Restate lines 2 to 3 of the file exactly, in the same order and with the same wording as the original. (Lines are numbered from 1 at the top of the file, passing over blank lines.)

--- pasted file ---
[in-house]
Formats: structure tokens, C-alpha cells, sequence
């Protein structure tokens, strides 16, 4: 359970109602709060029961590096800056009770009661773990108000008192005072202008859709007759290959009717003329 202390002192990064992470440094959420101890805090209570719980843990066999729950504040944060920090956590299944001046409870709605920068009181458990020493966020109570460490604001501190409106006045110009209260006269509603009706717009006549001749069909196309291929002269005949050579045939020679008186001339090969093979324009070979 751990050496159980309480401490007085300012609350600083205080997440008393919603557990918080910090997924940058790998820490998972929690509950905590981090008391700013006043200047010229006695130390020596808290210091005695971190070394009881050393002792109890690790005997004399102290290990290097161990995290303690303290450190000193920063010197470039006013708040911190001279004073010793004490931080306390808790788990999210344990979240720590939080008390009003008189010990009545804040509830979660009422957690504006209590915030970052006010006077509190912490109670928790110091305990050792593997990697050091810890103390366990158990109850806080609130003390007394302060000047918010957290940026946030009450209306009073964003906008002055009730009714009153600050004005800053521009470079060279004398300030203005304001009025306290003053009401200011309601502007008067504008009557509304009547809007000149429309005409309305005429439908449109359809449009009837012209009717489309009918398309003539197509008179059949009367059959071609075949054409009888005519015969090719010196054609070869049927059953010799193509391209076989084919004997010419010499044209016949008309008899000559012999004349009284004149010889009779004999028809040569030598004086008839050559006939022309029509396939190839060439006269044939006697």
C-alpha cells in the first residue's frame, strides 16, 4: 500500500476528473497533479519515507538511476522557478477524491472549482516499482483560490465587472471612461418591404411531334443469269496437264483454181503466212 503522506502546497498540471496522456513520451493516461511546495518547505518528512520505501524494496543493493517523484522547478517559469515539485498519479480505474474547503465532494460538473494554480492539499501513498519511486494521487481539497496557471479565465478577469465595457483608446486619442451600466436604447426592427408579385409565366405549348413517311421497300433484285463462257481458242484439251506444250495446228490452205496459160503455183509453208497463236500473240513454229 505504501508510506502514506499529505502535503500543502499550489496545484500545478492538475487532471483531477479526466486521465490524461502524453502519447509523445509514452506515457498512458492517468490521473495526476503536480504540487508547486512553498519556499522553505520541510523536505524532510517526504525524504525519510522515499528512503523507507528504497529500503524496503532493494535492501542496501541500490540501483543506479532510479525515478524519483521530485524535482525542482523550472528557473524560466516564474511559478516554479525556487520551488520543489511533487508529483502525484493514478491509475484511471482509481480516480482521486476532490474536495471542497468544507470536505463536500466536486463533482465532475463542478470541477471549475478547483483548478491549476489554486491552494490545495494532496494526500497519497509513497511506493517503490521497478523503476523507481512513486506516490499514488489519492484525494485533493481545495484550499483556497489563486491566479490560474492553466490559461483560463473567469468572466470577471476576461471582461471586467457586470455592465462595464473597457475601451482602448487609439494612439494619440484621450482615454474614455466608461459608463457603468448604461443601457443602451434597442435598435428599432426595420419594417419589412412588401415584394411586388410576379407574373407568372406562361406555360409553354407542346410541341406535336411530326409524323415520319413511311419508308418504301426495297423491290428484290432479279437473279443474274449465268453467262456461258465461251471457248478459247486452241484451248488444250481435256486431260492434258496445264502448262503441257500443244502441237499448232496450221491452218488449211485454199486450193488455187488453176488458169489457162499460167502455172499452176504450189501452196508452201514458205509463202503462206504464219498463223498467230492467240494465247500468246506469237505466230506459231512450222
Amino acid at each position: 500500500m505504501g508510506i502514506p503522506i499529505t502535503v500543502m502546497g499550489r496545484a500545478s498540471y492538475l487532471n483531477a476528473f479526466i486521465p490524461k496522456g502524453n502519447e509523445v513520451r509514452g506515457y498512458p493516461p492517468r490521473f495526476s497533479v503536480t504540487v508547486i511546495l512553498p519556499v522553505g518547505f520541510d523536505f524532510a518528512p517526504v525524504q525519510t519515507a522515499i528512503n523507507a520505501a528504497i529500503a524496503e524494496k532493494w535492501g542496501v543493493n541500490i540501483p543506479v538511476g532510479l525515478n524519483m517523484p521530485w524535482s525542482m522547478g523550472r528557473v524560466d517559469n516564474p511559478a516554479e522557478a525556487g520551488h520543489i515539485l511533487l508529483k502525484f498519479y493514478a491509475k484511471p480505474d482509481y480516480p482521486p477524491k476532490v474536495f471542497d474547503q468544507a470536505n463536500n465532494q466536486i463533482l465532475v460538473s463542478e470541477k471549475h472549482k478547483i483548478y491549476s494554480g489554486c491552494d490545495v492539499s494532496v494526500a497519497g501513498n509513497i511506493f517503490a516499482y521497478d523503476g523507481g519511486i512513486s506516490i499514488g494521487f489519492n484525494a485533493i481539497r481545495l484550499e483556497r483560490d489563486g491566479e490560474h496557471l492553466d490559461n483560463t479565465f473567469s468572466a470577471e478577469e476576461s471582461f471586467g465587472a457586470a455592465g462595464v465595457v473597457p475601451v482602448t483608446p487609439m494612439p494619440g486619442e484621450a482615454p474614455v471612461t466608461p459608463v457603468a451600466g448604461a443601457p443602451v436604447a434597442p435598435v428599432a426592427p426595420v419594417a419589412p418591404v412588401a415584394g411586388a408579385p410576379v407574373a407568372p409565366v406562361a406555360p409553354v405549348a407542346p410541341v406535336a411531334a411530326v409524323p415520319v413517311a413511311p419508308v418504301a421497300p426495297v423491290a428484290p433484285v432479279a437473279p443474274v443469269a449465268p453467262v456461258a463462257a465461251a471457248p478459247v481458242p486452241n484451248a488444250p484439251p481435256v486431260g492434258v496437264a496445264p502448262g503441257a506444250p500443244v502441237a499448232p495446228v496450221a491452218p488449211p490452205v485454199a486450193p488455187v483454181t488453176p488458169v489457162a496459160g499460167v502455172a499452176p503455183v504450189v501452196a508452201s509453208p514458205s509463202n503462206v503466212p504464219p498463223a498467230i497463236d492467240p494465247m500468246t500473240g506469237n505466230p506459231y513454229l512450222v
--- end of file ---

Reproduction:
Formats: structure tokens, C-alpha cells, sequence
């Protein structure tokens, strides 16, 4: 359970109602709060029961590096800056009770009661773990108000008192005072202008859709007759290959009717003329 202390002192990064992470440094959420101890805090209570719980843990066999729950504040944060920090956590299944001046409870709605920068009181458990020493966020109570460490604001501190409106006045110009209260006269509603009706717009006549001749069909196309291929002269005949050579045939020679008186001339090969093979324009070979 751990050496159980309480401490007085300012609350600083205080997440008393919603557990918080910090997924940058790998820490998972929690509950905590981090008391700013006043200047010229006695130390020596808290210091005695971190070394009881050393002792109890690790005997004399102290290990290097161990995290303690303290450190000193920063010197470039006013708040911190001279004073010793004490931080306390808790788990999210344990979240720590939080008390009003008189010990009545804040509830979660009422957690504006209590915030970052006010006077509190912490109670928790110091305990050792593997990697050091810890103390366990158990109850806080609130003390007394302060000047918010957290940026946030009450209306009073964003906008002055009730009714009153600050004005800053521009470079060279004398300030203005304001009025306290003053009401200011309601502007008067504008009557509304009547809007000149429309005409309305005429439908449109359809449009009837012209009717489309009918398309003539197509008179059949009367059959071609075949054409009888005519015969090719010196054609070869049927059953010799193509391209076989084919004997010419010499044209016949008309008899000559012999004349009284004149010889009779004999028809040569030598004086008839050559006939022309029509396939190839060439006269044939006697």